How To Get Your Loved One Into Treatment For Drugs Or Alcohol
One of the most devastating circumstances a person can go through is to be overcome by a drug or alcohol addiction, a situation that can be equally crushing for the individual’s family. If you’re watching a family member, dear friend or close coworker lose sight of life to an addiction, you may be struggling with a sense of hopelessness and despair. Fortunately, there are things that you can do to aid your loved one in finding help and getting treatment.
For an addicted individual, one of the most priceless resources he or she has during an addiction, through the treatment process and later into recovery, is a supportive network of caring individuals.
What Treatment Options Exist?
As you’re contemplating the task of trying to get your loved one into treatment, it is important that you understand the various options. Treatment is dependent on several factors, foremost being the severity of drug abuse. Individuals who have low to moderate risk may find ample care in an outpatient program. These programs also benefit individuals in the respect that they are cheaper and more flexible, allowing a person to remain active within other important areas of their life, including family, educational or employment-related responsibilities. However, these programs do have one major downfall—as a person remains within their regular, daily life, they may have continued access or temptation from the situations that trigger thoughts of using or make a substance available. For this reason, for many, inpatient drug rehab is the more preferred option.
When a person enrolls in an inpatient drug rehab center, they are entering what is also considered a residential facility, due to the fact that the person will actually reside on site for the duration of the treatment. This is a vast benefit, as it allows a person to completely immerse themselves in treatment, effectively reducing contact with negative influences. In addition, a person will have 24-hour access to a highly-trained and supportive staff and a wider variety of treatment programs.
Do Your Research
Not all treatment programs are the same. Just as your loved one varies from someone else with an addiction, so should their treatment be individualized to address their specific emotional, physical and mental health needs. Treatment can be expensive, so we also suggest that you contemplate your financial standing or that of your loved one’s against the treatment cost. Also consider access to any scholarships, grants or financing options. Perhaps there are other family members in your loved one’s life who would be willing to pitch in to make these treatment needs a reality.
It can be helpful to find local resources—finding a support group within your community, such as Alcoholics Anonymous or Narcotics Anonymous, may provide your loved one with a venue to confront their addiction within. These groups will offer your loved one access to individuals who have a perspective that is likely widely different than yours—individuals who understand what it is like to suffer from an addiction and live a life in recovery. This can be a very positive influence that may become a catalyst towards treatment and help encourage both healing and acceptance.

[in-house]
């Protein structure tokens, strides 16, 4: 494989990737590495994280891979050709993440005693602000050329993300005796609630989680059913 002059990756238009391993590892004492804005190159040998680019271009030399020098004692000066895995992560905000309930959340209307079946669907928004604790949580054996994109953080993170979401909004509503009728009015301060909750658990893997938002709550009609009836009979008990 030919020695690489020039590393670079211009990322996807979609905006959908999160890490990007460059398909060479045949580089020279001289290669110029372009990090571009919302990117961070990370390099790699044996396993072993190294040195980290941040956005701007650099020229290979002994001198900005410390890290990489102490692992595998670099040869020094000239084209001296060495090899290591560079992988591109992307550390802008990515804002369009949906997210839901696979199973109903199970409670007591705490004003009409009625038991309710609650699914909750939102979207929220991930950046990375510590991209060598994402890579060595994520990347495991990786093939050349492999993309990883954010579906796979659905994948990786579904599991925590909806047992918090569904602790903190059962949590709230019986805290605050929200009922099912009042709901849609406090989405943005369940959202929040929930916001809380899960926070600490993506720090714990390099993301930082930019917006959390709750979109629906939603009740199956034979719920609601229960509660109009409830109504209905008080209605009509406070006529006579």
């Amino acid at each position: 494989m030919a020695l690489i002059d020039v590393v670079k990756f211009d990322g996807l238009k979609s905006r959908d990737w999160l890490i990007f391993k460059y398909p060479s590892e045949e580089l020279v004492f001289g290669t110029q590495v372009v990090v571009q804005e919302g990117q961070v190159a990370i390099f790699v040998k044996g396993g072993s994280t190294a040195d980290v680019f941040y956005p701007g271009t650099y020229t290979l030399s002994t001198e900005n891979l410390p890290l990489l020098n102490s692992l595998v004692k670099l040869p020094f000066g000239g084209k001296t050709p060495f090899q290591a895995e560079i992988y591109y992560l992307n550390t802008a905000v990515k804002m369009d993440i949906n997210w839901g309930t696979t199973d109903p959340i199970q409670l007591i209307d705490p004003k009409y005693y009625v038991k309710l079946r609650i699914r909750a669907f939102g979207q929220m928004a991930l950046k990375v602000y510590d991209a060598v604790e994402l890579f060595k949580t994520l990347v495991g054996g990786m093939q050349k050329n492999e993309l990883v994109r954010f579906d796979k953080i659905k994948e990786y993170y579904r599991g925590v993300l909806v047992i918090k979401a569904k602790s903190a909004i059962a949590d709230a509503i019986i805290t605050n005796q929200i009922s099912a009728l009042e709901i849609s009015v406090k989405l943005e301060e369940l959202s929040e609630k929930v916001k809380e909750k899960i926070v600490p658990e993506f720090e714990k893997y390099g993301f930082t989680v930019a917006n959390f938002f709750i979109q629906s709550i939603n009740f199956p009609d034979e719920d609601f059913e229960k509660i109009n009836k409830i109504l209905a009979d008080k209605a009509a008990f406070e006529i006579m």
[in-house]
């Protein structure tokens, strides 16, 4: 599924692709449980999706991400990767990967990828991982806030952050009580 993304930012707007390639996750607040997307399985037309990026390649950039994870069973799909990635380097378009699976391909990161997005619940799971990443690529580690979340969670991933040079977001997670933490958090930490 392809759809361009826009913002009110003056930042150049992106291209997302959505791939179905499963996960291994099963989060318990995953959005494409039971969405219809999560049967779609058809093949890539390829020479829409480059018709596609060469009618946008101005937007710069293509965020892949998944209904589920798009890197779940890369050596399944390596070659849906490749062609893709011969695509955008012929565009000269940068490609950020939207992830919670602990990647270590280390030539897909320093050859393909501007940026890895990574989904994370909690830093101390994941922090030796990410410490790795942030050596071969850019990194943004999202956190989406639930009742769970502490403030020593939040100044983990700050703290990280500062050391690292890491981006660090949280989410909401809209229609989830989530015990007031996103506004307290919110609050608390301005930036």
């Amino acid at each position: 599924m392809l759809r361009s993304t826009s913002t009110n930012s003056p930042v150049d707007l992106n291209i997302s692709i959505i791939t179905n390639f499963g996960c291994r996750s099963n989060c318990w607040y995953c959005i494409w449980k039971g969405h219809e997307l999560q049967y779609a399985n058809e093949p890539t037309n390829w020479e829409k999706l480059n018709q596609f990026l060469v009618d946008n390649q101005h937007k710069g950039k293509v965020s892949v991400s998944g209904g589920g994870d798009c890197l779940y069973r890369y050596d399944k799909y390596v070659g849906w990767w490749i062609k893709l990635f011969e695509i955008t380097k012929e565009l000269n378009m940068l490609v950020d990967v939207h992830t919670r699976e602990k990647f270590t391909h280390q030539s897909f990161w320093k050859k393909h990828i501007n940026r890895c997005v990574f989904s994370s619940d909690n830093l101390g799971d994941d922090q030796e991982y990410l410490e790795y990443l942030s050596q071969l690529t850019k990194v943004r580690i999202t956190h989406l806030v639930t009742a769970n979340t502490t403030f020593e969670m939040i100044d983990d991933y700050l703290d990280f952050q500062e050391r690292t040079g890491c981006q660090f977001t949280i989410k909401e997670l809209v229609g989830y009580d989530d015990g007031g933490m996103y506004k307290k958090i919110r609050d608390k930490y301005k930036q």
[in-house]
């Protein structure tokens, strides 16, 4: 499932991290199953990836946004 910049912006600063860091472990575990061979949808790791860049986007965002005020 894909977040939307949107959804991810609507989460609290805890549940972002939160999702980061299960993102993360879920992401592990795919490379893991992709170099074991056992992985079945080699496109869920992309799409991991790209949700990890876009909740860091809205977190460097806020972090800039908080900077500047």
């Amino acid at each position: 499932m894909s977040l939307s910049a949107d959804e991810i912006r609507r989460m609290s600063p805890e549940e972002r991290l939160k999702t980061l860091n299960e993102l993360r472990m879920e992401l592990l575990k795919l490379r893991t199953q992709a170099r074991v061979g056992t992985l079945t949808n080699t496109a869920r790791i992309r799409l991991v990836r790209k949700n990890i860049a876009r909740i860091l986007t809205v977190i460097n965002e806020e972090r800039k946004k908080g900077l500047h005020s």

Not every drug impacts a person in the same way. Spend time reading up on your loved one’s drug of abuse so that you can better understand and anticipate the ways it may affect them.
When you’re speaking to your loved one, it can be helpful if you have a shared dialogue—don’t let the conversation become one-sided and especially don’t lecture them. It is important that you share your concerns with them—providing them with an opportunity to see and understand the impact their addiction has on those around them may be a much needed wake up call, however, don’t berate them to the point they become immersed in guilt and shut down. Strive to be compassionate and supportive, while allowing them time to talk and express their own worries and hopes. Giving your loved one an opportunity to talk will also provide you with more information that you can take into account while forming a personalized treatment plan.
Keep Your Loved One’s Best Interests In Mind
It can be easy to let your emotions override your sensibilities while you talk to your loved one. This is understandable, as their addiction has likely shaped your life in many deep and lasting ways, however, becoming overly emotional or blameful can be highly counterproductive. Try to consider your loved one’s needs and unique history. Do they have any mental health concerns or physical concerns? These factors will influence the course of treatment.
If a person has any co-occurring disorders, such as anxiety, depression or ADHD, he or she will need treatment for these concerns adjacent to those for substance abuse to ensure the best outcome. Has your loved one experienced trauma within their life that may affect their state of mind and addiction? Choosing a program that is adept at handling these sensitive concerns is very important.
Is There A Way To Get An Adult Into Treatment Against Their Will?
An addiction changes the way a person sees themselves and the world around them. The very way they think, perceive, rationalize and judge can be drastically altered by changes to their neurochemistry due to a drug’s effects. Because of this, an addicted individual may many times be in denial and fail to see the detriment and danger of their ways. Continuing to seek and use their substance of abuse may overrule the presence or context of damage within their life.